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Good sleep—essential
to good health

Discover our study

Why do we track certain metrics with a Sleep Score?

It’s because a good night’s rest goes way beyond the number most people focus on—namely, the total amount you sleep. Interruptions, time in bed before sleep, time to get out of bed in the morning, and other factors can affect your Sleep Score. And when we look at the data, it seems that quality sleep and your sleep habits can affect weight, activity levels, and even your blood pressure. Learn more about how better sleep can improve your health—and see how your nightly routine stacks up.

How does sleep impact your health?

We know that quality sleep is linked to a host of benefits, including healthier weight, increased activity, and lower blood pressure. How did better sleep impact the health of our users?

Here are the surprising results.

What time do you go to bed?

Healthy sleep,
healthy activity levels

People who are active go to bed 53 minutes before people who are sedentary

Healthy sleep,
healthy blood pressure*

People are 5.3% more likely to have healthy blood-pressure levels if they go to bed before midnight

How long do you stay asleep?

Healthy sleep,
healthy weight

People are 20% more likely to have a healthy BMI if they sleep more than 7 hours per night

Healthy sleep,
healthy activity levels

People are 59% more likely to be active if they sleep fewer than 9 hours per night

Healthy sleep,
healthy blood pressure*

People are 21% more likely to have healthy blood-pressure levels if they sleep more than 7 hours per night

Do you wake up during the night?

Healthy sleep,
healthy weight

People are 19% more likely to have a healthy BMI if they have fewer than 2 sleep interruptions per night

Healthy sleep,
healthy activity levels

People are 21% more likely to be more active if they have fewer than 2 sleep interruptions per night

Healthy sleep,
healthy blood pressure*

People are 23% more likely to have healthy blood-pressure levels if they have fewer than 2 sleep interruptions per night

What time do you wake up?

Healthy sleep,
healthy activity levels

People who are active wake up 59 minutes before people who are sedentary

How much time do you spend in bed not sleeping?

Healthy sleep,
healthy weight

People with a healthy BMI spend 9% less time falling asleep and getting out of bed after waking up

Healthy sleep,
healthy activity levels

People who are active spend 28% less time falling asleep and getting out of bed after waking up

According to our data, a good night’s sleep can help you reach your health goals.

Trying to attain a healthy weight?

Sleep more than 7 hours, aim for fewer than 2 interruptions per night, and sleep when you’re in bed.

Want to be more active?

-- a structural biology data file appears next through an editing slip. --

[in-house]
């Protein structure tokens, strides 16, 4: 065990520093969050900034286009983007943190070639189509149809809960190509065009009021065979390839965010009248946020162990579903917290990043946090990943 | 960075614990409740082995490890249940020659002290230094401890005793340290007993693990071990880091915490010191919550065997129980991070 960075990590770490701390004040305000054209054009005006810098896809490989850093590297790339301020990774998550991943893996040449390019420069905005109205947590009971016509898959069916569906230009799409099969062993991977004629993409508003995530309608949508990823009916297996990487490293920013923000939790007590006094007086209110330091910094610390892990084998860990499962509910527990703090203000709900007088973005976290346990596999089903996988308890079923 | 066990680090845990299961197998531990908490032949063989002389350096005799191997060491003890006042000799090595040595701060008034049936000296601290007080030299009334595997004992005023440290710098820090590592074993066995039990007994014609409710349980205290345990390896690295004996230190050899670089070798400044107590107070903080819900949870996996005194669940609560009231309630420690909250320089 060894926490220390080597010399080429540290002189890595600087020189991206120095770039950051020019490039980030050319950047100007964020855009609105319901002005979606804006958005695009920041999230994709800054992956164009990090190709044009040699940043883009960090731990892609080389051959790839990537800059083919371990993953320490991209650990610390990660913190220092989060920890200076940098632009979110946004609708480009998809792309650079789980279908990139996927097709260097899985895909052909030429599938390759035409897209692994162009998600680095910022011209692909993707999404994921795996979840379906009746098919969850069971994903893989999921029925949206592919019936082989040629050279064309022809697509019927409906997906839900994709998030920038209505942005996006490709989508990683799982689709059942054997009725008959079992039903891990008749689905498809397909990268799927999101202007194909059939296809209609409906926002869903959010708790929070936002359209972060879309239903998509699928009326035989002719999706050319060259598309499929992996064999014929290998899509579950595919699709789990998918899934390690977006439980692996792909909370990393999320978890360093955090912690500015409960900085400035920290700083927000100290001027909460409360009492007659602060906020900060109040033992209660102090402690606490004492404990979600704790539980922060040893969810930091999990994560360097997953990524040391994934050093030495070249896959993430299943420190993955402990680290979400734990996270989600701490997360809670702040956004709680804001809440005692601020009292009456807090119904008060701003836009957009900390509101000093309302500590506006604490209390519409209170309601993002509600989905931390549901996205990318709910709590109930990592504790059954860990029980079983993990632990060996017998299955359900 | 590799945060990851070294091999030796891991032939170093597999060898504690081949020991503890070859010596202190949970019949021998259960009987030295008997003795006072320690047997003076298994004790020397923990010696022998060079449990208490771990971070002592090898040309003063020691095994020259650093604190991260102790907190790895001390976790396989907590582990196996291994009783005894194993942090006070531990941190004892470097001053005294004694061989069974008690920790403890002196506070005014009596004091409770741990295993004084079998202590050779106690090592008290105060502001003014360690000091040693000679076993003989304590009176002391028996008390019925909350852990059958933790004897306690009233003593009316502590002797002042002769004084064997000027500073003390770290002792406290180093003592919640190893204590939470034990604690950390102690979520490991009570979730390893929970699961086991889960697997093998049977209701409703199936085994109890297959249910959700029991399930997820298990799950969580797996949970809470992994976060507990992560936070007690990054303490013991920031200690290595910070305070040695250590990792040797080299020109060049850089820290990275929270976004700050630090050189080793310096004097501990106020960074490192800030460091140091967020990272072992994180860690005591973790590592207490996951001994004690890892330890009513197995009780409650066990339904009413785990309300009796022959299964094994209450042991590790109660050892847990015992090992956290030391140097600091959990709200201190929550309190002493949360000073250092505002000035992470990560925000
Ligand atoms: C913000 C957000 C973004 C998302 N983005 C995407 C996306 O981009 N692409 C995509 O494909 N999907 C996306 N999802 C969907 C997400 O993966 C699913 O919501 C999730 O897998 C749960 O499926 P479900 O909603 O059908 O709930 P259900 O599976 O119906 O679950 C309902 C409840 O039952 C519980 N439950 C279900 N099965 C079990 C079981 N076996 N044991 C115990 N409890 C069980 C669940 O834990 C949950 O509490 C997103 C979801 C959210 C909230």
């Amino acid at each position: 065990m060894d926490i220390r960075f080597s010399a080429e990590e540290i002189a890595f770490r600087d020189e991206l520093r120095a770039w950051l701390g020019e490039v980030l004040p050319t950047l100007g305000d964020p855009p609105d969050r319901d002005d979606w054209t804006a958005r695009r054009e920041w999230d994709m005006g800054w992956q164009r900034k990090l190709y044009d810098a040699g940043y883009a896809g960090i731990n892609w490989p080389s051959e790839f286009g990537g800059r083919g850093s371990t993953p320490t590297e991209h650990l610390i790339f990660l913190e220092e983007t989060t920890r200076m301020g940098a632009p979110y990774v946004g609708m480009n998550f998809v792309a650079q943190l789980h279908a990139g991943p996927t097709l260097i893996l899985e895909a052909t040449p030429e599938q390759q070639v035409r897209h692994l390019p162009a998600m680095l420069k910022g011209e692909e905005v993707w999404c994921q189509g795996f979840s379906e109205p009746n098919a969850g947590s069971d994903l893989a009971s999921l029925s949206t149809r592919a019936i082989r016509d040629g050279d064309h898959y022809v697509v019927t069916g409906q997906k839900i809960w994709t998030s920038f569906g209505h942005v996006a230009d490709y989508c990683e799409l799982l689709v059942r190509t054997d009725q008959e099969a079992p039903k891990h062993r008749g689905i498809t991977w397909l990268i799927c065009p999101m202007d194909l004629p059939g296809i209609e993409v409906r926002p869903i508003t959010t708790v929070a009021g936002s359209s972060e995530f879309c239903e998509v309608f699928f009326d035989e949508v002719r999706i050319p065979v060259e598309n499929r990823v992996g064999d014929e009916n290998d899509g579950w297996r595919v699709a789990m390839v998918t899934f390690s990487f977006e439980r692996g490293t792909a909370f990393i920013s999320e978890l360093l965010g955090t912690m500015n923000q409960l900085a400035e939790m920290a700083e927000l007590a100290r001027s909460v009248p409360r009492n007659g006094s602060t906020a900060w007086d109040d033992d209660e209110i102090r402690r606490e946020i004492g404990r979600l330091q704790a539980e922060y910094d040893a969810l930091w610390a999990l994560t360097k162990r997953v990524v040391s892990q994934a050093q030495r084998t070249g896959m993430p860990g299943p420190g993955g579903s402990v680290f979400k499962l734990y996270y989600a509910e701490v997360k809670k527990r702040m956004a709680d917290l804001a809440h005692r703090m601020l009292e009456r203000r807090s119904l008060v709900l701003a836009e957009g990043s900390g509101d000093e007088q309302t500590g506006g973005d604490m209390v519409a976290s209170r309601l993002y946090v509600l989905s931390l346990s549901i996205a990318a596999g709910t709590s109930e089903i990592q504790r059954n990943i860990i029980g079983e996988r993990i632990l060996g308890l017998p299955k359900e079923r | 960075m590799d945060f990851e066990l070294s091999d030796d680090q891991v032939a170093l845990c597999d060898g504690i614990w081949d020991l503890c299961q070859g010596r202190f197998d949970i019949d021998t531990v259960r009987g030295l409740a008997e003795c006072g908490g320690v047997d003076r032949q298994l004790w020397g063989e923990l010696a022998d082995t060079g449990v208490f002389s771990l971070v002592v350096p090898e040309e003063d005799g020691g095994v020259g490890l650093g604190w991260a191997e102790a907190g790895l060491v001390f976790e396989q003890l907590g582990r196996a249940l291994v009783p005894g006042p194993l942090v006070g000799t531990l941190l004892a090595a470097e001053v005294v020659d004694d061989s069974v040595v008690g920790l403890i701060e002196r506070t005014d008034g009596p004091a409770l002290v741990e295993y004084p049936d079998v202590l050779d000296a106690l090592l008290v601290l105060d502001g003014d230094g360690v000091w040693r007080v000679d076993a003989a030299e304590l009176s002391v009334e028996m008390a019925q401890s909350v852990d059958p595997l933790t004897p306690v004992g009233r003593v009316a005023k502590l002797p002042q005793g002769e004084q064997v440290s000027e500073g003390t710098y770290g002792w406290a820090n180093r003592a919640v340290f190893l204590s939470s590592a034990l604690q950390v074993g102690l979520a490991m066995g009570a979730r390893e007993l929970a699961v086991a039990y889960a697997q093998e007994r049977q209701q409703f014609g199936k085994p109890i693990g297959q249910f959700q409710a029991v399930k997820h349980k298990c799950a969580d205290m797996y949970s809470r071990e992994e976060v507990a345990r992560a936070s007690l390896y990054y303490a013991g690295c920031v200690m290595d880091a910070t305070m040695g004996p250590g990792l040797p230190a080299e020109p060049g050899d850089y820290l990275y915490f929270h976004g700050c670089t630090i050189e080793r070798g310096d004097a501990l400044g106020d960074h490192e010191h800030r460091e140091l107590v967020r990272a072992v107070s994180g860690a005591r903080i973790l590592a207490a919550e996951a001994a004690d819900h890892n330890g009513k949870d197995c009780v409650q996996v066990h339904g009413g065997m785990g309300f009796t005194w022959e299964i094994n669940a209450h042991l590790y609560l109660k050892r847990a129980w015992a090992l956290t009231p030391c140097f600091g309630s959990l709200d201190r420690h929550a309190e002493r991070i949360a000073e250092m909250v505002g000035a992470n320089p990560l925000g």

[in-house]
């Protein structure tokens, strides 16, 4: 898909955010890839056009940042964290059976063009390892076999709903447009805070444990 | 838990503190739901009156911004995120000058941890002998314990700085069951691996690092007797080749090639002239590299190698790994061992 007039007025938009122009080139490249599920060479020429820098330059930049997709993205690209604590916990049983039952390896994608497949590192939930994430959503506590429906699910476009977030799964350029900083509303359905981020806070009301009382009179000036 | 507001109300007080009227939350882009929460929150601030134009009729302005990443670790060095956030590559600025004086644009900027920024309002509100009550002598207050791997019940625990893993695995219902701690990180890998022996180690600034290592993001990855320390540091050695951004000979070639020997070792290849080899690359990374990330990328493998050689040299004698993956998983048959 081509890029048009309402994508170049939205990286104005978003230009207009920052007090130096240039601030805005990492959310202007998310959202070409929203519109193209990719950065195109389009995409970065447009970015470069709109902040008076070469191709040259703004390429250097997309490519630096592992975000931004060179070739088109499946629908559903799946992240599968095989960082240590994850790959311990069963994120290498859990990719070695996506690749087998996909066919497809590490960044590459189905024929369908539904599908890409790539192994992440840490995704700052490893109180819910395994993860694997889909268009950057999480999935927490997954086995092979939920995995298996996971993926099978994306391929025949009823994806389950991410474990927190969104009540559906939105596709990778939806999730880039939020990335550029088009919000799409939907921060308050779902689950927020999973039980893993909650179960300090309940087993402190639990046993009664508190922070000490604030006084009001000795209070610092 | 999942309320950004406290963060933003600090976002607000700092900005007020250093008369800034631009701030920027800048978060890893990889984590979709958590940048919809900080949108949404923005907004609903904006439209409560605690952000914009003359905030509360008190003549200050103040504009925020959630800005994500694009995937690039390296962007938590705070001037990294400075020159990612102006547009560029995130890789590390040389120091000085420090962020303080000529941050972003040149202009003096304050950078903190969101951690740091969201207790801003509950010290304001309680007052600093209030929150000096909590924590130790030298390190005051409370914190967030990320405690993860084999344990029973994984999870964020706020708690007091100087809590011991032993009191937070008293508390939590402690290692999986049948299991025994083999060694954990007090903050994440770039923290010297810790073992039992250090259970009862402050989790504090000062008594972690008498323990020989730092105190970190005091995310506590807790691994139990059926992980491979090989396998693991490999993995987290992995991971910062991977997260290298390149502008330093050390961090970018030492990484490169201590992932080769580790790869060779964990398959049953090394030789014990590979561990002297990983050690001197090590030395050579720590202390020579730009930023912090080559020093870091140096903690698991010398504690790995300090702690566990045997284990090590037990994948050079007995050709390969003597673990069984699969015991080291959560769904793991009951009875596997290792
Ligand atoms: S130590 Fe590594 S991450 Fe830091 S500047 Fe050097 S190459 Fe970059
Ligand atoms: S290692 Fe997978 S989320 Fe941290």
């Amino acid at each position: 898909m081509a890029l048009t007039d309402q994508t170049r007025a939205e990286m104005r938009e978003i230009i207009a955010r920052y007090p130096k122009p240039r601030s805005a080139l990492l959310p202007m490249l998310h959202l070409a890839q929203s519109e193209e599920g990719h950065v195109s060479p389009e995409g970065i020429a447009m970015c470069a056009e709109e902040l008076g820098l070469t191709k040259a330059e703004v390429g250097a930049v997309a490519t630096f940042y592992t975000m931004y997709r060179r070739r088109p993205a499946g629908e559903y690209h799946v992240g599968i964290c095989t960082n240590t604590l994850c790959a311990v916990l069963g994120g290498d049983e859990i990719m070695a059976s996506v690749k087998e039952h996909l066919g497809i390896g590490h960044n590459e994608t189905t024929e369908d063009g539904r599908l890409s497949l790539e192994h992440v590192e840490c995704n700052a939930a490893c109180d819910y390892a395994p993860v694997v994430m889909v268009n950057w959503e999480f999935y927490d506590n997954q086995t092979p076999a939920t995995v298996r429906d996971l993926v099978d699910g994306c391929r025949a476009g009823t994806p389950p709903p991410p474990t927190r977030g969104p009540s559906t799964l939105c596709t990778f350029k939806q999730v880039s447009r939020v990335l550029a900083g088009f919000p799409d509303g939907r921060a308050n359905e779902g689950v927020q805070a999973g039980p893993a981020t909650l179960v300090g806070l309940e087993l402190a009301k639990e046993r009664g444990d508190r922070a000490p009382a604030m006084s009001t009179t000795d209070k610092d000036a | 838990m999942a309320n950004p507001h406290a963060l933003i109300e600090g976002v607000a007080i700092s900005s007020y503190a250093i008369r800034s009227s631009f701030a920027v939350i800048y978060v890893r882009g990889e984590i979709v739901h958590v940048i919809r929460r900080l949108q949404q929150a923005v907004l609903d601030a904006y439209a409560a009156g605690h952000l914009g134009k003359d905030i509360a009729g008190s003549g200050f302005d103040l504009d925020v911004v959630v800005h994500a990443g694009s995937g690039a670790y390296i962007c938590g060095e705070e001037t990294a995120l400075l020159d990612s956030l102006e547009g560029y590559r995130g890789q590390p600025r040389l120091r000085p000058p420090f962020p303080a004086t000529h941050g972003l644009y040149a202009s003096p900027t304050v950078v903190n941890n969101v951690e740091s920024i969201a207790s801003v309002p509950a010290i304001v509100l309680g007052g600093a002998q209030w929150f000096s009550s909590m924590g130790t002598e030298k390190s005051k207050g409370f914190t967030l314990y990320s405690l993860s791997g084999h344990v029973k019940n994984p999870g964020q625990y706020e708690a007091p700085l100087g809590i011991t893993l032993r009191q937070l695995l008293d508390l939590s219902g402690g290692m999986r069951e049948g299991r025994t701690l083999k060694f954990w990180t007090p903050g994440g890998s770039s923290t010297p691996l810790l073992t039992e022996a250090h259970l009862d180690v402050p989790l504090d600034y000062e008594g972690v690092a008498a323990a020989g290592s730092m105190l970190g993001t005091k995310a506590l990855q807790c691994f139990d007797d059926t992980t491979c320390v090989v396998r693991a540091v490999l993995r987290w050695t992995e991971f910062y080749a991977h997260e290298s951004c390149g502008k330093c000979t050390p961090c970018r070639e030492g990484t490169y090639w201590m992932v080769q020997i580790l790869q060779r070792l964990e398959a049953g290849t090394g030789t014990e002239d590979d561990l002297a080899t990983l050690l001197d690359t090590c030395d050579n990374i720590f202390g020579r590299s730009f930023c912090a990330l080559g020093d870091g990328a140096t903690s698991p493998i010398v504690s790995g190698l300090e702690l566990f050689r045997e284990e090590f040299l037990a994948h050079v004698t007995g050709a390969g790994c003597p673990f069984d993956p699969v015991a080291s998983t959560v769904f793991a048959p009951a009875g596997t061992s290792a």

Go to bed (and wake up!) earlier, sleep for less than 9 hours, aim for fewer than 2 interruptions, and—again—get some sleep while you’re in bed!

Aiming for better blood-pressure levels?

Go to bed before midnight, sleep more than 7 hours, and aim for fewer than 2 interruptions.

* Based on systolic and diastolic blood pressure.

How do your sleep habits compare?

In our study, we compared the sleep habits of people all over the world. We discovered that overall, participants in Britain had the best overall sleep score. In general, women had higher sleep scores than men.

How does your nighttime routine stack up? Use the dropdown menus below to compare your sleep habits with those in other age ranges, countries, and more.

About the study

For the analysis of the correlation between sleep duration and weight, activity, and blood pressure, data collected throughout 2017 from Nokia sleep trackers (including wrist-worn and under the bed trackers), scales, activity trackers, and blood pressure monitors were used. Data from approximately 300,000, 400,000, and 70,000 users was used for sleep vs weight, activity, and blood pressure respectively. Users with a BMI between 18.5 and 25 were classified as having a healthy weight. Users with a 2017 average activity level of more than 8000 steps per day were classified as active while users with a 2017 average of less than 4000 steps a day were classified as sedentary. Users with a systolic blood pressure between 90 and 120 and a diastolic blood pressure between 60 and 80 were classified as healthy. The interactive sleep map contains 567 combinations of user-groups using the filters. For each user-group a maximum of 10,000 users were randomly selected from a cohort of approximately 280,000 Nokia sleep tracker users. Only users with 10 or more nights recorded in 2017 were included. The grey lines are the average 2017 values for a random selection of 250 users per user-group and give an indication of the spread of each sleep characteristic. The average values on the sleep map represent the average of the values for all users in the user-group. The number of users per user-group is indicated on the map.

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